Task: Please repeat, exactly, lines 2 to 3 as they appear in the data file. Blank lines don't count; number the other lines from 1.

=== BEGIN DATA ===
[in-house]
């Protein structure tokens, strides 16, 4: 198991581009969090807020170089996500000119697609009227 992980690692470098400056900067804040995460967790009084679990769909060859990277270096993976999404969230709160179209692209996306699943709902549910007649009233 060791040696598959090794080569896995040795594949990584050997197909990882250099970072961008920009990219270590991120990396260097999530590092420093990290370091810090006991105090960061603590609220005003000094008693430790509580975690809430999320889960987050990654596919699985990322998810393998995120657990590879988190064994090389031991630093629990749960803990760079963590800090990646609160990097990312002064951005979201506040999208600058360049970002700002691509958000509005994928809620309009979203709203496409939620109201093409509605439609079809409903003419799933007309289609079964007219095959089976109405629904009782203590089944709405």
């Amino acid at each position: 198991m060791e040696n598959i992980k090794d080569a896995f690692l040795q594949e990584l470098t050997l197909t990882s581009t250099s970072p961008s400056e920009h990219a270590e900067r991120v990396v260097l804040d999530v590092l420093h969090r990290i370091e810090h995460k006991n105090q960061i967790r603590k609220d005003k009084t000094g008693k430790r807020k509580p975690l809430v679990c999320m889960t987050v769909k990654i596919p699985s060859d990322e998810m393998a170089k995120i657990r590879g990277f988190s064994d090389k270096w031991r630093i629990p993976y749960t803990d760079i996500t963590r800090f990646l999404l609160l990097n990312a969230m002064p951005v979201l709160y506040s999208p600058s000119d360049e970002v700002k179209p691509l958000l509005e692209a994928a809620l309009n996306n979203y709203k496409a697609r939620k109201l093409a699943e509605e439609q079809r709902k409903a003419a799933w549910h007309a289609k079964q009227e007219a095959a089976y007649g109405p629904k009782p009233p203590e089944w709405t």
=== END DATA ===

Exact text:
């Protein structure tokens, strides 16, 4: 198991581009969090807020170089996500000119697609009227 992980690692470098400056900067804040995460967790009084679990769909060859990277270096993976999404969230709160179209692209996306699943709902549910007649009233 060791040696598959090794080569896995040795594949990584050997197909990882250099970072961008920009990219270590991120990396260097999530590092420093990290370091810090006991105090960061603590609220005003000094008693430790509580975690809430999320889960987050990654596919699985990322998810393998995120657990590879988190064994090389031991630093629990749960803990760079963590800090990646609160990097990312002064951005979201506040999208600058360049970002700002691509958000509005994928809620309009979203709203496409939620109201093409509605439609079809409903003419799933007309289609079964007219095959089976109405629904009782203590089944709405």
């Amino acid at each position: 198991m060791e040696n598959i992980k090794d080569a896995f690692l040795q594949e990584l470098t050997l197909t990882s581009t250099s970072p961008s400056e920009h990219a270590e900067r991120v990396v260097l804040d999530v590092l420093h969090r990290i370091e810090h995460k006991n105090q960061i967790r603590k609220d005003k009084t000094g008693k430790r807020k509580p975690l809430v679990c999320m889960t987050v769909k990654i596919p699985s060859d990322e998810m393998a170089k995120i657990r590879g990277f988190s064994d090389k270096w031991r630093i629990p993976y749960t803990d760079i996500t963590r800090f990646l999404l609160l990097n990312a969230m002064p951005v979201l709160y506040s999208p600058s000119d360049e970002v700002k179209p691509l958000l509005e692209a994928a809620l309009n996306n979203y709203k496409a697609r939620k109201l093409a699943e509605e439609q079809r709902k409903a003419a799933w549910h007309a289609k079964q009227e007219a095959a089976y007649g109405p629904k009782p009233p203590e089944w709405t």